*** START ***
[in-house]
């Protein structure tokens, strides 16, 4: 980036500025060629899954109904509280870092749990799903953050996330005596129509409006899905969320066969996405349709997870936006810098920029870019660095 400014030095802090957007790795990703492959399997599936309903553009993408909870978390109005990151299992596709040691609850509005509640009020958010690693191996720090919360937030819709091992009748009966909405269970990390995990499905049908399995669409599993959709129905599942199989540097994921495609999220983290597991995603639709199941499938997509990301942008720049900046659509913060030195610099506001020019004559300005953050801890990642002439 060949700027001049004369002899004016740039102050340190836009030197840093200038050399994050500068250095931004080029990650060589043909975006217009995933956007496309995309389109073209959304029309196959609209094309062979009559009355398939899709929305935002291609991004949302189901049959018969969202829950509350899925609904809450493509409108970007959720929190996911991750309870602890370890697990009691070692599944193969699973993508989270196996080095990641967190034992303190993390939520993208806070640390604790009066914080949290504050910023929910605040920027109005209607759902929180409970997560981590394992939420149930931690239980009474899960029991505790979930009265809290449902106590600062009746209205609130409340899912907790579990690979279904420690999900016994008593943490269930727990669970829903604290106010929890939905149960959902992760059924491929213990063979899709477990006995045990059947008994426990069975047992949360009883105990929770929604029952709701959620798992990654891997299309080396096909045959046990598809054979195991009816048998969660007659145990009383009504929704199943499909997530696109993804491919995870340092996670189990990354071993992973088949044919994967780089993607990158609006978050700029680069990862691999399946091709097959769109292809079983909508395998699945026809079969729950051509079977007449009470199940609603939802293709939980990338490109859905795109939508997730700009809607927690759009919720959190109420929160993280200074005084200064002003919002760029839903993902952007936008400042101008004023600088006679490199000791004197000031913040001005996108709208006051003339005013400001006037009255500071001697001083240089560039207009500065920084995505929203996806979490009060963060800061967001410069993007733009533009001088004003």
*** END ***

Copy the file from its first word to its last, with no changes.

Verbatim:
[in-house]
């Protein structure tokens, strides 16, 4: 980036500025060629899954109904509280870092749990799903953050996330005596129509409006899905969320066969996405349709997870936006810098920029870019660095 400014030095802090957007790795990703492959399997599936309903553009993408909870978390109005990151299992596709040691609850509005509640009020958010690693191996720090919360937030819709091992009748009966909405269970990390995990499905049908399995669409599993959709129905599942199989540097994921495609999220983290597991995603639709199941499938997509990301942008720049900046659509913060030195610099506001020019004559300005953050801890990642002439 060949700027001049004369002899004016740039102050340190836009030197840093200038050399994050500068250095931004080029990650060589043909975006217009995933956007496309995309389109073209959304029309196959609209094309062979009559009355398939899709929305935002291609991004949302189901049959018969969202829950509350899925609904809450493509409108970007959720929190996911991750309870602890370890697990009691070692599944193969699973993508989270196996080095990641967190034992303190993390939520993208806070640390604790009066914080949290504050910023929910605040920027109005209607759902929180409970997560981590394992939420149930931690239980009474899960029991505790979930009265809290449902106590600062009746209205609130409340899912907790579990690979279904420690999900016994008593943490269930727990669970829903604290106010929890939905149960959902992760059924491929213990063979899709477990006995045990059947008994426990069975047992949360009883105990929770929604029952709701959620798992990654891997299309080396096909045959046990598809054979195991009816048998969660007659145990009383009504929704199943499909997530696109993804491919995870340092996670189990990354071993992973088949044919994967780089993607990158609006978050700029680069990862691999399946091709097959769109292809079983909508395998699945026809079969729950051509079977007449009470199940609603939802293709939980990338490109859905795109939508997730700009809607927690759009919720959190109420929160993280200074005084200064002003919002760029839903993902952007936008400042101008004023600088006679490199000791004197000031913040001005996108709208006051003339005013400001006037009255500071001697001083240089560039207009500065920084995505929203996806979490009060963060800061967001410069993007733009533009001088004003």